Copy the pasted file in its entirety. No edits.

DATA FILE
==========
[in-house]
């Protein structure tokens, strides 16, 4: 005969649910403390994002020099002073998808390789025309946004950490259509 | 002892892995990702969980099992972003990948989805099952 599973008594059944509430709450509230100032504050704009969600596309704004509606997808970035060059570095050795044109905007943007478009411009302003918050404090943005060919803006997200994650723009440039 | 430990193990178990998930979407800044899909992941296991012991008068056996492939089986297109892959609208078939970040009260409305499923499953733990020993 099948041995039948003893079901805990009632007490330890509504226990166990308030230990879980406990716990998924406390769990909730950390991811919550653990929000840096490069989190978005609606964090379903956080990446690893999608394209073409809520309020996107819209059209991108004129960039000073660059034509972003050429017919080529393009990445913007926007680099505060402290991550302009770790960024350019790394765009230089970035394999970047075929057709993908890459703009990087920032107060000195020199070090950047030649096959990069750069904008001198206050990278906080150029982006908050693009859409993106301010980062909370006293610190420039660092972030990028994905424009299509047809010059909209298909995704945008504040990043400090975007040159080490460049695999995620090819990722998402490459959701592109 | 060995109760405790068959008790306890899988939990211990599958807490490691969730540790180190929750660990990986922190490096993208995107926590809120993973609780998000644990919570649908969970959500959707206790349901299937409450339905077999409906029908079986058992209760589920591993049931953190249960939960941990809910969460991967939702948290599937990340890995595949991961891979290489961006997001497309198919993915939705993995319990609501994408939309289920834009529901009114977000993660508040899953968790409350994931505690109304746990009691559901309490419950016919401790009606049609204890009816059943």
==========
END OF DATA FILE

[in-house]
């Protein structure tokens, strides 16, 4: 005969649910403390994002020099002073998808390789025309946004950490259509 | 002892892995990702969980099992972003990948989805099952 599973008594059944509430709450509230100032504050704009969600596309704004509606997808970035060059570095050795044109905007943007478009411009302003918050404090943005060919803006997200994650723009440039 | 430990193990178990998930979407800044899909992941296991012991008068056996492939089986297109892959609208078939970040009260409305499923499953733990020993 099948041995039948003893079901805990009632007490330890509504226990166990308030230990879980406990716990998924406390769990909730950390991811919550653990929000840096490069989190978005609606964090379903956080990446690893999608394209073409809520309020996107819209059209991108004129960039000073660059034509972003050429017919080529393009990445913007926007680099505060402290991550302009770790960024350019790394765009230089970035394999970047075929057709993908890459703009990087920032107060000195020199070090950047030649096959990069750069904008001198206050990278906080150029982006908050693009859409993106301010980062909370006293610190420039660092972030990028994905424009299509047809010059909209298909995704945008504040990043400090975007040159080490460049695999995620090819990722998402490459959701592109 | 060995109760405790068959008790306890899988939990211990599958807490490691969730540790180190929750660990990986922190490096993208995107926590809120993973609780998000644990919570649908969970959500959707206790349901299937409450339905077999409906029908079986058992209760589920591993049931953190249960939960941990809910969460991967939702948290599937990340890995595949991961891979290489961006997001497309198919993915939705993995319990609501994408939309289920834009529901009114977000993660508040899953968790409350994931505690109304746990009691559901309490419950016919401790009606049609204890009816059943």